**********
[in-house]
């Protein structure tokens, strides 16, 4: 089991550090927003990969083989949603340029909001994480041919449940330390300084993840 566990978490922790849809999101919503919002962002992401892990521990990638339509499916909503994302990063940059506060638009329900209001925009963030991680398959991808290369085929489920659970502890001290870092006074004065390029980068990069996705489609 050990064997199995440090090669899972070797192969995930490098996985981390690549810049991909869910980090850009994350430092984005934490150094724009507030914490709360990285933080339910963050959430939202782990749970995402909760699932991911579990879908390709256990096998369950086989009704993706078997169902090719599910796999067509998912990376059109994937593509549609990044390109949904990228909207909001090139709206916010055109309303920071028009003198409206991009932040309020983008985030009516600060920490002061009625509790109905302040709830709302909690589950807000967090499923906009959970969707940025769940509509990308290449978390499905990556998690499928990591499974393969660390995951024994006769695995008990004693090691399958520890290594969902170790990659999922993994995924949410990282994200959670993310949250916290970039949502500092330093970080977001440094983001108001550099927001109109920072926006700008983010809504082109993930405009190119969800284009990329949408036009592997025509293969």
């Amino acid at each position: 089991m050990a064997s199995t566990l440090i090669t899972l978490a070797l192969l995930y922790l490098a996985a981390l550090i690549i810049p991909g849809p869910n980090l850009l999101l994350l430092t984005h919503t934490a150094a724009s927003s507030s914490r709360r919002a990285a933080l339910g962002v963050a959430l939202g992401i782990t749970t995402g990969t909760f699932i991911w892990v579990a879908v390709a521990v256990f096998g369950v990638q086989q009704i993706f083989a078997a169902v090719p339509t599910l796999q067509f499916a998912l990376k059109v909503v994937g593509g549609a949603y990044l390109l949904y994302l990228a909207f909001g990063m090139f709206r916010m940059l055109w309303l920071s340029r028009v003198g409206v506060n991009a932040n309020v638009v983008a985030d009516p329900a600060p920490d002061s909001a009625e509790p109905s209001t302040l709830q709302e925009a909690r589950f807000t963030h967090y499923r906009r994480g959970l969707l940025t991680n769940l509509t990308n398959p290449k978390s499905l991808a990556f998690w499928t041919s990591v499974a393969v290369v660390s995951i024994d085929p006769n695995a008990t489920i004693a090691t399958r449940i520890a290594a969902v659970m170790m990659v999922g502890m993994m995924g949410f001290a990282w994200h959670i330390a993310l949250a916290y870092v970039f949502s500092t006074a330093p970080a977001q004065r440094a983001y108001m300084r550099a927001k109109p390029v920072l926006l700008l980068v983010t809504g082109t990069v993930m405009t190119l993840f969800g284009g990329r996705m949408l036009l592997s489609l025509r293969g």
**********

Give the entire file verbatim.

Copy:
[in-house]
């Protein structure tokens, strides 16, 4: 089991550090927003990969083989949603340029909001994480041919449940330390300084993840 566990978490922790849809999101919503919002962002992401892990521990990638339509499916909503994302990063940059506060638009329900209001925009963030991680398959991808290369085929489920659970502890001290870092006074004065390029980068990069996705489609 050990064997199995440090090669899972070797192969995930490098996985981390690549810049991909869910980090850009994350430092984005934490150094724009507030914490709360990285933080339910963050959430939202782990749970995402909760699932991911579990879908390709256990096998369950086989009704993706078997169902090719599910796999067509998912990376059109994937593509549609990044390109949904990228909207909001090139709206916010055109309303920071028009003198409206991009932040309020983008985030009516600060920490002061009625509790109905302040709830709302909690589950807000967090499923906009959970969707940025769940509509990308290449978390499905990556998690499928990591499974393969660390995951024994006769695995008990004693090691399958520890290594969902170790990659999922993994995924949410990282994200959670993310949250916290970039949502500092330093970080977001440094983001108001550099927001109109920072926006700008983010809504082109993930405009190119969800284009990329949408036009592997025509293969």
């Amino acid at each position: 089991m050990a064997s199995t566990l440090i090669t899972l978490a070797l192969l995930y922790l490098a996985a981390l550090i690549i810049p991909g849809p869910n980090l850009l999101l994350l430092t984005h919503t934490a150094a724009s927003s507030s914490r709360r919002a990285a933080l339910g962002v963050a959430l939202g992401i782990t749970t995402g990969t909760f699932i991911w892990v579990a879908v390709a521990v256990f096998g369950v990638q086989q009704i993706f083989a078997a169902v090719p339509t599910l796999q067509f499916a998912l990376k059109v909503v994937g593509g549609a949603y990044l390109l949904y994302l990228a909207f909001g990063m090139f709206r916010m940059l055109w309303l920071s340029r028009v003198g409206v506060n991009a932040n309020v638009v983008a985030d009516p329900a600060p920490d002061s909001a009625e509790p109905s209001t302040l709830q709302e925009a909690r589950f807000t963030h967090y499923r906009r994480g959970l969707l940025t991680n769940l509509t990308n398959p290449k978390s499905l991808a990556f998690w499928t041919s990591v499974a393969v290369v660390s995951i024994d085929p006769n695995a008990t489920i004693a090691t399958r449940i520890a290594a969902v659970m170790m990659v999922g502890m993994m995924g949410f001290a990282w994200h959670i330390a993310l949250a916290y870092v970039f949502s500092t006074a330093p970080a977001q004065r440094a983001y108001m300084r550099a927001k109109p390029v920072l926006l700008l980068v983010t809504g082109t990069v993930m405009t190119l993840f969800g284009g990329r996705m949408l036009l592997s489609l025509r293969g």